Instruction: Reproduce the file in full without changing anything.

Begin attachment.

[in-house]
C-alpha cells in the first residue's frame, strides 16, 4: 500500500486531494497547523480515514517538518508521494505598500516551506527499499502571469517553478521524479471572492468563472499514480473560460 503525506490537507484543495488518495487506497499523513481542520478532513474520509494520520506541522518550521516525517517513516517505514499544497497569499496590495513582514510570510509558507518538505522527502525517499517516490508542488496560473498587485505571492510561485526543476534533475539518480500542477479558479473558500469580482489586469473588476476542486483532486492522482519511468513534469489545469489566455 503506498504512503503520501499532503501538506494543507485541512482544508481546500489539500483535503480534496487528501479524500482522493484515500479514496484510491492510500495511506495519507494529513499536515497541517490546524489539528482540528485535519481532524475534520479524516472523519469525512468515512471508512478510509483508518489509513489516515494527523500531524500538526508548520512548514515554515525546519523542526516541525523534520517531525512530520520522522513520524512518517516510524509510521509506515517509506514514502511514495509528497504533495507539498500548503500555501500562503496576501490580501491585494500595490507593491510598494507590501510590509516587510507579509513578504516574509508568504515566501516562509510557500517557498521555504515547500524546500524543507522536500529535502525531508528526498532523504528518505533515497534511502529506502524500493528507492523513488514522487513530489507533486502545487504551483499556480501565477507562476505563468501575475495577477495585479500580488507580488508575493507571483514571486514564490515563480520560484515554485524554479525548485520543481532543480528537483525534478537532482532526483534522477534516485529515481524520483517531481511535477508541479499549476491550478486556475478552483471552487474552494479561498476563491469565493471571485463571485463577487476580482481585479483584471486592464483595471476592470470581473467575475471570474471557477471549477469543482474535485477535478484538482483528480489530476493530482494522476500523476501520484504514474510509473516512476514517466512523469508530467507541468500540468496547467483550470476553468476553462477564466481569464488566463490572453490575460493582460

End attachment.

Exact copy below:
[in-house]
C-alpha cells in the first residue's frame, strides 16, 4: 500500500486531494497547523480515514517538518508521494505598500516551506527499499502571469517553478521524479471572492468563472499514480473560460 503525506490537507484543495488518495487506497499523513481542520478532513474520509494520520506541522518550521516525517517513516517505514499544497497569499496590495513582514510570510509558507518538505522527502525517499517516490508542488496560473498587485505571492510561485526543476534533475539518480500542477479558479473558500469580482489586469473588476476542486483532486492522482519511468513534469489545469489566455 503506498504512503503520501499532503501538506494543507485541512482544508481546500489539500483535503480534496487528501479524500482522493484515500479514496484510491492510500495511506495519507494529513499536515497541517490546524489539528482540528485535519481532524475534520479524516472523519469525512468515512471508512478510509483508518489509513489516515494527523500531524500538526508548520512548514515554515525546519523542526516541525523534520517531525512530520520522522513520524512518517516510524509510521509506515517509506514514502511514495509528497504533495507539498500548503500555501500562503496576501490580501491585494500595490507593491510598494507590501510590509516587510507579509513578504516574509508568504515566501516562509510557500517557498521555504515547500524546500524543507522536500529535502525531508528526498532523504528518505533515497534511502529506502524500493528507492523513488514522487513530489507533486502545487504551483499556480501565477507562476505563468501575475495577477495585479500580488507580488508575493507571483514571486514564490515563480520560484515554485524554479525548485520543481532543480528537483525534478537532482532526483534522477534516485529515481524520483517531481511535477508541479499549476491550478486556475478552483471552487474552494479561498476563491469565493471571485463571485463577487476580482481585479483584471486592464483595471476592470470581473467575475471570474471557477471549477469543482474535485477535478484538482483528480489530476493530482494522476500523476501520484504514474510509473516512476514517466512523469508530467507541468500540468496547467483550470476553468476553462477564466481569464488566463490572453490575460493582460